Data Leadership hasn’t really been addressed before in the way I am talking about it in my new book; it is not about data at all — it is all about changing people’s behavior.
We know a few truths about people:
1. People resist change.
2. People are watching out for themselves above all else.
3. Even if doing something would benefit themselves, see point #1.
Does that sound like a party we want to attend? Seems like a recipe for disaster, and that’s exactly what happens when people try to do data by coming in guns-a-blazing with a bunch of meetings alongside grandiose ambitions of changing everything! Of course it is doomed to failure—do we expect fundamental human nature to step aside just because data is important? Do we think we’re going to make a difference by getting some people in a room to argue about who our customer is?
We need to be much more thoughtful on how we engage, especially in the early days. We must operate in the shadows of our organizations, doing good for the sake of doing good, and building capabilities that are useful immediately for people just trying to get their normal stuff done.
To be an effective Data Leader, we should take a page from the Agile world, where they have spent years trying to be more responsive than “traditional” waterfall project management methodologies allow. Though there is a lot of good throughout Agile, the point we want to highlight right now is a management philosophy called servant leadership.
Servant leadership is a term that is actually what it says it is (Data Management folks take note). Servant leaders help their teams succeed by removing anything that blocks them from completing their tasks. Whether reaching out to the business for requirements clarifications, or procuring new technical tools, or jumping in to lend some specific expertise—servant leaders stop at nothing to support their teams. Data Leaders must approach our roles similarly.
MAKE AN IMPACT! Though we might not even have clearly defined teams, Data Leaders do have at least one shared goal with everyone we encounter, whether or not they know it: to create Data Value.
We must remove the blockers and help that value become realized.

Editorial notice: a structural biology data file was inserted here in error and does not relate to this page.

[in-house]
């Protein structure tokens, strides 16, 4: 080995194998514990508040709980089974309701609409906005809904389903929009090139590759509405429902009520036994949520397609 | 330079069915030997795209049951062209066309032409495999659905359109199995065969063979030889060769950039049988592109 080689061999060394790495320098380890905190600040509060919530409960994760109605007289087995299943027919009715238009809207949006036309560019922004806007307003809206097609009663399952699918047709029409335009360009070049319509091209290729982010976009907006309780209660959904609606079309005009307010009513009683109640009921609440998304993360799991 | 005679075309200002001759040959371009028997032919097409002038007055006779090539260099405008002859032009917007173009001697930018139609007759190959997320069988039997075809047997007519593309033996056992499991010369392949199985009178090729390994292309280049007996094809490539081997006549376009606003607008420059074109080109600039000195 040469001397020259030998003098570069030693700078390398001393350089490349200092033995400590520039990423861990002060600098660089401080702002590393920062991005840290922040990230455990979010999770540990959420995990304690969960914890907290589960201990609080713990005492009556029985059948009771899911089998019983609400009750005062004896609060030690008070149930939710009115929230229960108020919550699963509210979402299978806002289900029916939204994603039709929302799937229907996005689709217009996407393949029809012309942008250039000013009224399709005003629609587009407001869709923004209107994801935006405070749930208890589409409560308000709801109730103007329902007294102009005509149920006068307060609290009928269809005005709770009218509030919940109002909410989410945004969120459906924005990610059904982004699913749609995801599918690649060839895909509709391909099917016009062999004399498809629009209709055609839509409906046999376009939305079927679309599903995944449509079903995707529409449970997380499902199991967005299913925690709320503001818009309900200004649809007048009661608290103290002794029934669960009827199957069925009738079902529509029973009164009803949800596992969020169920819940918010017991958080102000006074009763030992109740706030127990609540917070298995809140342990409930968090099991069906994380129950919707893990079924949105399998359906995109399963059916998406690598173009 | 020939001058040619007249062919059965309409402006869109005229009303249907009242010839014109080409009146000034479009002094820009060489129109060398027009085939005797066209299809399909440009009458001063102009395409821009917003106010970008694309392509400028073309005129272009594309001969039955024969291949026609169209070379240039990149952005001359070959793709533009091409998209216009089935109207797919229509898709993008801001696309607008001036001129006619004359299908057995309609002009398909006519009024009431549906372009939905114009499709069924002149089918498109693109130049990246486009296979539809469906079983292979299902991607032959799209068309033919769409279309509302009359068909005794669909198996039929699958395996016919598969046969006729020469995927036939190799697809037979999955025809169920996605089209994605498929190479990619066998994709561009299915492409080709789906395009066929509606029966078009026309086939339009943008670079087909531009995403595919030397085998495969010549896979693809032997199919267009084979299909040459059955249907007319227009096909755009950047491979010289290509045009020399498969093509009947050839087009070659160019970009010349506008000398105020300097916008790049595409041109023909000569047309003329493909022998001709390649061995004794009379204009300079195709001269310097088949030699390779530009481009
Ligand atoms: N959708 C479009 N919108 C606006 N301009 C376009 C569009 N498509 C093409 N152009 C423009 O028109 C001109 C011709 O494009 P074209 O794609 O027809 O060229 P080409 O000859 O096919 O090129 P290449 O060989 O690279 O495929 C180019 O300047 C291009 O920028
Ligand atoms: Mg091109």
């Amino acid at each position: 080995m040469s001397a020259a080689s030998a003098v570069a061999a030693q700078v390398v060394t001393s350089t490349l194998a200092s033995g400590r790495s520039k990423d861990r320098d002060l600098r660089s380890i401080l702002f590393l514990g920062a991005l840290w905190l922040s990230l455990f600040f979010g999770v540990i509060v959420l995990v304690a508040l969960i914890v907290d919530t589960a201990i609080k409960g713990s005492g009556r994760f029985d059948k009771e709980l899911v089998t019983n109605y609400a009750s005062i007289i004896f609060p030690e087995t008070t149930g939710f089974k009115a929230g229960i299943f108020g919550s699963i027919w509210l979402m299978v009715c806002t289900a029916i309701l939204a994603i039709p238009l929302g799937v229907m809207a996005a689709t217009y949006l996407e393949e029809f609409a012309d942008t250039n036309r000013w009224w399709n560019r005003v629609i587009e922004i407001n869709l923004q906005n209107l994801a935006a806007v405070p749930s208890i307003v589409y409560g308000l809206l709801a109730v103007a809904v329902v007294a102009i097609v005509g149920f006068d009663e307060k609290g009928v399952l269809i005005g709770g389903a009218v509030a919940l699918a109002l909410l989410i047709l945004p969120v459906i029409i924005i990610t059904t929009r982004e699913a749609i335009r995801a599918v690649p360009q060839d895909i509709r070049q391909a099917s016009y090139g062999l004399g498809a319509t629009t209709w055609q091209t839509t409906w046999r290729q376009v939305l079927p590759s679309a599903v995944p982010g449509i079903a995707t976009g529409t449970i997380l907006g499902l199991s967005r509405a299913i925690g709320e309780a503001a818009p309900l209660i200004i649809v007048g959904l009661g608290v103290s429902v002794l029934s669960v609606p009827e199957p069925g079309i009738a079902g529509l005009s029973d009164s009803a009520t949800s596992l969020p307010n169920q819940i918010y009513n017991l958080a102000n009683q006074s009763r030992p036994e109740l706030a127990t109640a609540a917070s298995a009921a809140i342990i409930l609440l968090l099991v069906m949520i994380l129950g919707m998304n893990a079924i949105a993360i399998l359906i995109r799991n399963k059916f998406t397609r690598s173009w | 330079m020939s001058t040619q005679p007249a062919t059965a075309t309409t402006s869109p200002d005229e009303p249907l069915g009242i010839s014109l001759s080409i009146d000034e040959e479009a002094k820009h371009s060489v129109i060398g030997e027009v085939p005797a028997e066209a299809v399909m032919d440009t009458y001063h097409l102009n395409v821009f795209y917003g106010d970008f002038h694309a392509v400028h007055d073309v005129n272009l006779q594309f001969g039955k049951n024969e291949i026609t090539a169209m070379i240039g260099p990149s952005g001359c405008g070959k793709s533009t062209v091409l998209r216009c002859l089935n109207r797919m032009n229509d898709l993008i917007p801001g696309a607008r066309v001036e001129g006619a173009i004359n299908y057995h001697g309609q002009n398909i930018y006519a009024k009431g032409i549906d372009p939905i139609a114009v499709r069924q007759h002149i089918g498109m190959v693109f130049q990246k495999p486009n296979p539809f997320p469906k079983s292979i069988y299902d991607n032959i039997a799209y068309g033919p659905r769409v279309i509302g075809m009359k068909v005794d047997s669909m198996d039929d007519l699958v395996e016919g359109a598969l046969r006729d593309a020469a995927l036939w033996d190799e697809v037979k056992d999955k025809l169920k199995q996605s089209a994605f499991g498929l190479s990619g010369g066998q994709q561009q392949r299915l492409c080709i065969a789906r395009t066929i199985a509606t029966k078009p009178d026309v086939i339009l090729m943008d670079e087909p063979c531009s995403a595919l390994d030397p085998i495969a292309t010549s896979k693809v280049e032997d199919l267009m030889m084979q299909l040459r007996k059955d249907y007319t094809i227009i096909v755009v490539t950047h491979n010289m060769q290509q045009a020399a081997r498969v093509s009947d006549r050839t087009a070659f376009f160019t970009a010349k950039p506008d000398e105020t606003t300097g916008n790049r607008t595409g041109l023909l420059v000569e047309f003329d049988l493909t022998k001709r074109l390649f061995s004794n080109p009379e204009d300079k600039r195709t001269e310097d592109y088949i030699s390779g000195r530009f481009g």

It does not even need to be complicated. By leveraging the Simple Virtuous Cycle, it can be as easy as:
- Wake up.
- Create Data Value (Measure, Identify Improvements, Improve).
- Go to sleep, excited to do it again tomorrow!
But doesn’t that oversimplify it a bit? Sure, but not as much as it might initially seem. We as people, especially those of us interested in data and technology, tend to overcomplicate things. The blockers we encounter may come from organizational resistance, a “not my job” mentality, fear of change, lack of technology tools, or good ol’ laziness.
So what? We have already established that the futures of our businesses are on the line, and we are the keys that will unlock Data Value. If there were no blockers, people would have fixed all this already, and we wouldn’t have such awesome opportunities in front of us. When faced with the incredible potential of transforming our businesses, none of the blockers out there should remain for long.
We understand what creates Data Value, how it is measured, and why trying to go too big initially is a recipe for disaster. If we look for the little ways to plug in our ability to create business outcome improvements, we will succeed.
If we are still feeling a little leery about stepping into the spotlight as a Data Leader, think about the worst case scenario: our passion about changing the world (or at least our businesses) with Data Value falls on completely deaf ears, and the rest of our company’s leadership has no interest in improving business outcomes. Beyond not supporting us, they are actually so averse to challenging the status quo that they fire us. What happens then?
First, the chances of that are insanely low, but let’s explore the situation, since it is always a good idea to explore border conditions. There are far too many organizations out there desperately trying to find a way to use data better—do not waste your time with one that you need to convince that data is important. Today, the idea of working for a data-ignorant company is like working for a company that refuses to let people access the internet. Do they still use paper ledgers for accounting too? Slide rules? Horse-drawn carriages?
The bottom line is that creating real Data Value is hard enough to get right in an organization that “gets it” and fully supports our data endeavors. Let’s not waste our time working for those organizations that are already toast—and make no mistake, if they haven’t figured out by now that data is valuable, they are already too far gone.
MAKE AN IMPACT! It is not too late for an organization that realizes data is valuable, wants to do something about it, but has no idea what to do—but there is no time left to waste.
The fact is that most organizations today find truth in the above statement, and there is certainly still hope for them. Especially since they have us.
Learn more about “Data Leadership: Stop Talking About Data and Start Making an Impact” at https://DataLeadershipBook.com. Copyright 2019, DATAVERSITY PRESS. All rights reserved.